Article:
All, completed this past winter and spring. I’ve been working with watersoluble embroidery stabilizer and the possibilities of using it on old failed paintings. All three of these have been done previously on stretched quarter sheet 140lb Arches paper. All are done with water soluble media as well as art markers and the embroidery stabilizer.
This is called “Cracks” AND I think it has two layers of failed paintings underneath.
This is “Alien House.”
And this is “Acentric Heraldry” and has a couple of layers underneath as well as some thick collage which adds to the texture of this top layer. The small centers of the black spots are pieces of gold colored ribbon.
I still have about five or six more that are not quite finished, but will be soon, and I’ll present those next.
This painting was originally starged in November 2009, and has lain in my unfinished pile since. Decided it would be a good one to demonatrate the capabilities of using Embroidery Stabilizer, instead of just covering it with a heavy coat of Gesso. To see the process that started the path to the final painting see my post of October 26. (http://merleplaggeart.com/dir/?p=1000)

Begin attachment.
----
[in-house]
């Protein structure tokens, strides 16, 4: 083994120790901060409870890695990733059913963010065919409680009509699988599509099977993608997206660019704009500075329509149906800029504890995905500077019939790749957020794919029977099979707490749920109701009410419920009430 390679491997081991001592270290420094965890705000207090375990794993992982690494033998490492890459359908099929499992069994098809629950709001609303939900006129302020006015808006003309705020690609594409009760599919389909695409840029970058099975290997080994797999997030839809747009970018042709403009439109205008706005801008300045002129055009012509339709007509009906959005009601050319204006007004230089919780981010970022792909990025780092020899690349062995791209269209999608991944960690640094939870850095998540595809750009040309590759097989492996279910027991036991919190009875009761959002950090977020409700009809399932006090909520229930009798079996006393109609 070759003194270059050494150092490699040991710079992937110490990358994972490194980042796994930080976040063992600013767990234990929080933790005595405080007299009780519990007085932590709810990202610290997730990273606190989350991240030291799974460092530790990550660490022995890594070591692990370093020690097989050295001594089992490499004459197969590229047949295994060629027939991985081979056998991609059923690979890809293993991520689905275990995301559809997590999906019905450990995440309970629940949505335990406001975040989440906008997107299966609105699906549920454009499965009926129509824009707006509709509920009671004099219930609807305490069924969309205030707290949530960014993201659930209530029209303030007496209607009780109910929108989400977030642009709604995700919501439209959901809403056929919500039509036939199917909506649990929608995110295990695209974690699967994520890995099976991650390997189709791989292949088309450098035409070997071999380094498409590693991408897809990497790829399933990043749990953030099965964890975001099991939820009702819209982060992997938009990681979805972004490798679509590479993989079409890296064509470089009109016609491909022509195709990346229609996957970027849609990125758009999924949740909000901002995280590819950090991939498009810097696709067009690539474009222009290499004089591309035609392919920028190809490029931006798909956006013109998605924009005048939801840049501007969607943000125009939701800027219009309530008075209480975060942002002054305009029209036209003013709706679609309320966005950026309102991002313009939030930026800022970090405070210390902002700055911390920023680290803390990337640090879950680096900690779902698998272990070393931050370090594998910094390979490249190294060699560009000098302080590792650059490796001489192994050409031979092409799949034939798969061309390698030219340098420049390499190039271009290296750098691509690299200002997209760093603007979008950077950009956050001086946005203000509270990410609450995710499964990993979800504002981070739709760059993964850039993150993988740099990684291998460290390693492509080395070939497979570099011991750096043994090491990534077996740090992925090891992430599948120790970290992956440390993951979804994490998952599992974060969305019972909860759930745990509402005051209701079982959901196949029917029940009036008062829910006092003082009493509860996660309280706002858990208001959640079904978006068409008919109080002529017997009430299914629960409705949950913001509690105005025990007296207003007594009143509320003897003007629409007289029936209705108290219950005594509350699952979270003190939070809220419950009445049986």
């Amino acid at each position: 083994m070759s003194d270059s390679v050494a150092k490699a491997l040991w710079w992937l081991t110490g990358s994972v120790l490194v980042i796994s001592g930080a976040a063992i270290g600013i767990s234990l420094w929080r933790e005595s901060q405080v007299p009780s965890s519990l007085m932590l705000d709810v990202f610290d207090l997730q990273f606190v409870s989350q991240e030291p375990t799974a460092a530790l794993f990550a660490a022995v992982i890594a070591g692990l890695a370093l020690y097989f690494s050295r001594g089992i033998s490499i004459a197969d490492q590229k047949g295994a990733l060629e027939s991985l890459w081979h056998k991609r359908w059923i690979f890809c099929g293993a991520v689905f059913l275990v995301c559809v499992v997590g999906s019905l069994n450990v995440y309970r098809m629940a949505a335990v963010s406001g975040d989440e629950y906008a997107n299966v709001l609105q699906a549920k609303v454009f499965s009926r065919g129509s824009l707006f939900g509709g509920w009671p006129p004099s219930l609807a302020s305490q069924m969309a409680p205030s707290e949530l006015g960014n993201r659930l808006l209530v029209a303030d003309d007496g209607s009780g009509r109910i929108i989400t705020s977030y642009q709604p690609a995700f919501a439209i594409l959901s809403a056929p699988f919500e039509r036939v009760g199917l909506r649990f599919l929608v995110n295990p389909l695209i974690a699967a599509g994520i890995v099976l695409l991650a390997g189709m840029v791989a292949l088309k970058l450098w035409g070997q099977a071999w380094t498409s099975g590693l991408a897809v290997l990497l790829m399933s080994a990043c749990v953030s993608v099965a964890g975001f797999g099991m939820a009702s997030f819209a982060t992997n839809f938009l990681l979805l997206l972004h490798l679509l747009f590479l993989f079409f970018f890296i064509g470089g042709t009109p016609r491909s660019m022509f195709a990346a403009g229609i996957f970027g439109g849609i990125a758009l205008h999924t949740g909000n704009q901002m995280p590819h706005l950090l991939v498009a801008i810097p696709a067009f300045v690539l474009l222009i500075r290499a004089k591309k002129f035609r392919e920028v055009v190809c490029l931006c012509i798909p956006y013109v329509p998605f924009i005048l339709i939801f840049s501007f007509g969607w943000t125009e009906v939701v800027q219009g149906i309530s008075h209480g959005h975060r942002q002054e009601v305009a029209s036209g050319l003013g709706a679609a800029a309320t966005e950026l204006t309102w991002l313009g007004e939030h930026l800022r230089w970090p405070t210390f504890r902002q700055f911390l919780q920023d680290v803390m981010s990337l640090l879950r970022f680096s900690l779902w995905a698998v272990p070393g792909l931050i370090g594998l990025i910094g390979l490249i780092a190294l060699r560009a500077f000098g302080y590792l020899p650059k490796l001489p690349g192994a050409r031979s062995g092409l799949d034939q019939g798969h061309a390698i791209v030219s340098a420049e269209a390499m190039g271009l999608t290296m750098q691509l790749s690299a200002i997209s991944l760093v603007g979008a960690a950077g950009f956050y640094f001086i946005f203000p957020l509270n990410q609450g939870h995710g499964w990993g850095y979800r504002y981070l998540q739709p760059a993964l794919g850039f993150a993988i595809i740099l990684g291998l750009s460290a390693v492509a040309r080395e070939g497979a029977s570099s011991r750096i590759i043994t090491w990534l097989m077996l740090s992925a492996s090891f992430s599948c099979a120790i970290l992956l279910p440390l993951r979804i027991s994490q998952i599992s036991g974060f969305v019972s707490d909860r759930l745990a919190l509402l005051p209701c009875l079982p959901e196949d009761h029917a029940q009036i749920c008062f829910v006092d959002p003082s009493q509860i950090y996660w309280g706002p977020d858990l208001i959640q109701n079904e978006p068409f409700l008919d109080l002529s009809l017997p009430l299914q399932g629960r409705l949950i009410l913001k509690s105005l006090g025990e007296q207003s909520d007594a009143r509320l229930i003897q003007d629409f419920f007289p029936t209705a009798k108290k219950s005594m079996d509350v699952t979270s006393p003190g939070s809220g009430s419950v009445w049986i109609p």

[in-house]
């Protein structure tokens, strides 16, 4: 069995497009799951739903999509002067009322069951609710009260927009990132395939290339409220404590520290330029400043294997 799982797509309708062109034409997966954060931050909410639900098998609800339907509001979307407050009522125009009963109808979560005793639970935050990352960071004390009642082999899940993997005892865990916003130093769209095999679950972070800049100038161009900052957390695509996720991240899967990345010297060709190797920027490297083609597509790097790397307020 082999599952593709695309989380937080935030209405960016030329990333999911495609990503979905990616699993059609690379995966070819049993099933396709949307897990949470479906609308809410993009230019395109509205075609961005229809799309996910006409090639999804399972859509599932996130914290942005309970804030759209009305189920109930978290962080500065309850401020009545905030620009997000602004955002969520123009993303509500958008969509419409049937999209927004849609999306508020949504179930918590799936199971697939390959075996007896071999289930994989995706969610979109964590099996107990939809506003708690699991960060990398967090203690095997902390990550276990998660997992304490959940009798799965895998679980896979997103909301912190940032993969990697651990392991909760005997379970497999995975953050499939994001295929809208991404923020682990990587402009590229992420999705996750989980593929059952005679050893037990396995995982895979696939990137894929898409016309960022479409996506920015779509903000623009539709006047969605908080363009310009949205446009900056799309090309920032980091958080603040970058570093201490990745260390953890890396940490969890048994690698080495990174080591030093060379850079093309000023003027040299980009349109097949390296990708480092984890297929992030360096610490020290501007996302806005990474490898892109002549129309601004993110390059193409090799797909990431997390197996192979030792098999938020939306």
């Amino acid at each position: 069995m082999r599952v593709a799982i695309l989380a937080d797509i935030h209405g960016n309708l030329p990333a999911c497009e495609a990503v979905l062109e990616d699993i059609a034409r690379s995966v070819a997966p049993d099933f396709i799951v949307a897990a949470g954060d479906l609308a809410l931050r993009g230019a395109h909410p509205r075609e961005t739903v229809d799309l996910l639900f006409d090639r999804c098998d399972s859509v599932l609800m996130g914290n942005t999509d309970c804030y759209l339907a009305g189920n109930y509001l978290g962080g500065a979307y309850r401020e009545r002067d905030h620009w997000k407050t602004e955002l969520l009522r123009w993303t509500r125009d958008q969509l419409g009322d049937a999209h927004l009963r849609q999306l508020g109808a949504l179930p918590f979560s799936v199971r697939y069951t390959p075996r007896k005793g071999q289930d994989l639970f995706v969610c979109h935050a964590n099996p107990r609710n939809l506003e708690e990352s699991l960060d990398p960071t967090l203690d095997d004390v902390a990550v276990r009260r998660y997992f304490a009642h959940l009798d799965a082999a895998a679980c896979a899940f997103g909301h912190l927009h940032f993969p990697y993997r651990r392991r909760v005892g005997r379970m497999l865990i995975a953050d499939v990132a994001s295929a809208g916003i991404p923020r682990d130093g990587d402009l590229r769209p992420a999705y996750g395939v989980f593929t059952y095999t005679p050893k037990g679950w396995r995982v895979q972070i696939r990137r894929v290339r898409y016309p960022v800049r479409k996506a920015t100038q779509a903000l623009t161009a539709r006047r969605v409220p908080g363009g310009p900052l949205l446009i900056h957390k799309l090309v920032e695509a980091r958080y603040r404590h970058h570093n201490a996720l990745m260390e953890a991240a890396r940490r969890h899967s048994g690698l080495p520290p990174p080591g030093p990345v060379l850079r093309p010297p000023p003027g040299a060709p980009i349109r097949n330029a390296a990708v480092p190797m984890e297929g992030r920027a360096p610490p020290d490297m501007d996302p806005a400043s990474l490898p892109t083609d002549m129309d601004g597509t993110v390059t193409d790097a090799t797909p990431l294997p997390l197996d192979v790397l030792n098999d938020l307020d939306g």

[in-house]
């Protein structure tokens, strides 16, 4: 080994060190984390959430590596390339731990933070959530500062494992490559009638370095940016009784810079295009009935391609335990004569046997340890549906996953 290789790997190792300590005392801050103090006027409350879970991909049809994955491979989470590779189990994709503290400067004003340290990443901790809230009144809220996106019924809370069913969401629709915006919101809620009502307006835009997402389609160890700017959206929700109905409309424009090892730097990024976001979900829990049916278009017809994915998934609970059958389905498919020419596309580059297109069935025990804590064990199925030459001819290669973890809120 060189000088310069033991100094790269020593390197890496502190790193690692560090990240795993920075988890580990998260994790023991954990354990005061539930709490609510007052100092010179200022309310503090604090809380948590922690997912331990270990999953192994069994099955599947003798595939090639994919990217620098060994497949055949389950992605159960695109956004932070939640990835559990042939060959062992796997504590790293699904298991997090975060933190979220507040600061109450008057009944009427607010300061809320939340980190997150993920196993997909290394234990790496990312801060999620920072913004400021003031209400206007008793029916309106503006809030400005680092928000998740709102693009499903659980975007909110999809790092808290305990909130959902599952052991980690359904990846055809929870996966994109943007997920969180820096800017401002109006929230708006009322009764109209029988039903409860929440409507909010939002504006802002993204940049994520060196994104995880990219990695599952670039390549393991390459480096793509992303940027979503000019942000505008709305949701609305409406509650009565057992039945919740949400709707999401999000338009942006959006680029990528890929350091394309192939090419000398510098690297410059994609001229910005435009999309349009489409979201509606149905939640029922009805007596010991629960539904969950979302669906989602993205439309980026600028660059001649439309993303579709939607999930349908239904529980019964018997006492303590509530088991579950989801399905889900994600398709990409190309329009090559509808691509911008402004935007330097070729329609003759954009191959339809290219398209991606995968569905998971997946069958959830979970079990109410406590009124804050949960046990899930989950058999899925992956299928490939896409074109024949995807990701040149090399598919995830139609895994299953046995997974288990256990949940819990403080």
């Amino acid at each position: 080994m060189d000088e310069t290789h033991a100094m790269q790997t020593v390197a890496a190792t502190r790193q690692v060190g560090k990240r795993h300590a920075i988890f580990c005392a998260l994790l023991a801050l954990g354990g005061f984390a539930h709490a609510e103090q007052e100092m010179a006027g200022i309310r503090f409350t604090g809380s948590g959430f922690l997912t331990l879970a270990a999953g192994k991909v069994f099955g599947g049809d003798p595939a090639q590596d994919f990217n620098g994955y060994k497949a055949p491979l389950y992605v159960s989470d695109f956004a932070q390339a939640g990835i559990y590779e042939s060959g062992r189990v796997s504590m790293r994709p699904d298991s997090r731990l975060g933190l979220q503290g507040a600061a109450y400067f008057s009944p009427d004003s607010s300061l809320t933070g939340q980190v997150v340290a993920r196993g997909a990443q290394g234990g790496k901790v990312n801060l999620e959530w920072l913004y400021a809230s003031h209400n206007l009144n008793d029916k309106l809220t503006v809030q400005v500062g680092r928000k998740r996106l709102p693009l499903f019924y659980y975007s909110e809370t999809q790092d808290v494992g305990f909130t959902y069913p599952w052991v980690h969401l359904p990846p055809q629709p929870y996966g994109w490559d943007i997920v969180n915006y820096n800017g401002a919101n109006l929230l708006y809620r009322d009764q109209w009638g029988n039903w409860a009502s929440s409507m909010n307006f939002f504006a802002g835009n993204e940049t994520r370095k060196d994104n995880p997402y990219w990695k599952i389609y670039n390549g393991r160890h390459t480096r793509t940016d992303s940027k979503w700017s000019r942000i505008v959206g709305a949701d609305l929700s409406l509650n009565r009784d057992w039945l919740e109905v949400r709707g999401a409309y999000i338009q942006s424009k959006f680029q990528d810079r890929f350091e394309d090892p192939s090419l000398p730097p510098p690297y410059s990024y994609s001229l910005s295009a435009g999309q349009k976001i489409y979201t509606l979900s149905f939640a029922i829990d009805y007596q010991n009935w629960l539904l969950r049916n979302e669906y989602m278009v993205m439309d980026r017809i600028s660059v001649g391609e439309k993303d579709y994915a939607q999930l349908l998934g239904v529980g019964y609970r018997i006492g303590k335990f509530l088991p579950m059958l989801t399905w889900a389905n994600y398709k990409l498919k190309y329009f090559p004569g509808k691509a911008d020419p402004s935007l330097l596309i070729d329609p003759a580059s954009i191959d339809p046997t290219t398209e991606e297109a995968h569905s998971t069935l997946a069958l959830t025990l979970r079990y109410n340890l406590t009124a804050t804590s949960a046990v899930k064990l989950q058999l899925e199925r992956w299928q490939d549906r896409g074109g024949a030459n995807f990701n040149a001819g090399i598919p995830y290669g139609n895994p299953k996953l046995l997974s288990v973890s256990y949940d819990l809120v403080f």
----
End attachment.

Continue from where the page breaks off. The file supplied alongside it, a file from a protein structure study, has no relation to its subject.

Just below is an enlarged area of the lower right of the painting. It shows annotation of what the various visual textures are a result of.
Thanks much for looking and checking this out. It really is a neat way for redoing an old painting that has not been one of your favorites. Any comments are gratefully appreciated.
I’ve been looking at this for a couple weeks and can’t decide anything to add, so I’ll call it finished. I won’t varnish it just yet–keeping it out of sight for a while will give me fresh eyes to see it again in a couple months and then prepare it for selling.
For an earlier version of this piece see my post of October 14, 2017. Any comments? Thanks for visiting.
Finished a smaller piece yesterday. Again, this one has had not quite nine lives. But, each layer I’ve added adds to the whole. This one has had water soluble embroidery stabilizer applied over a couple of failed layers. I really will take some pictures of that process and explain it in a future post. Just don’t have the proper documentation right now.
Here’s the piece–I’m calling it “Pollination.” Some of the previous layers show through–only if you know what those previous layers were.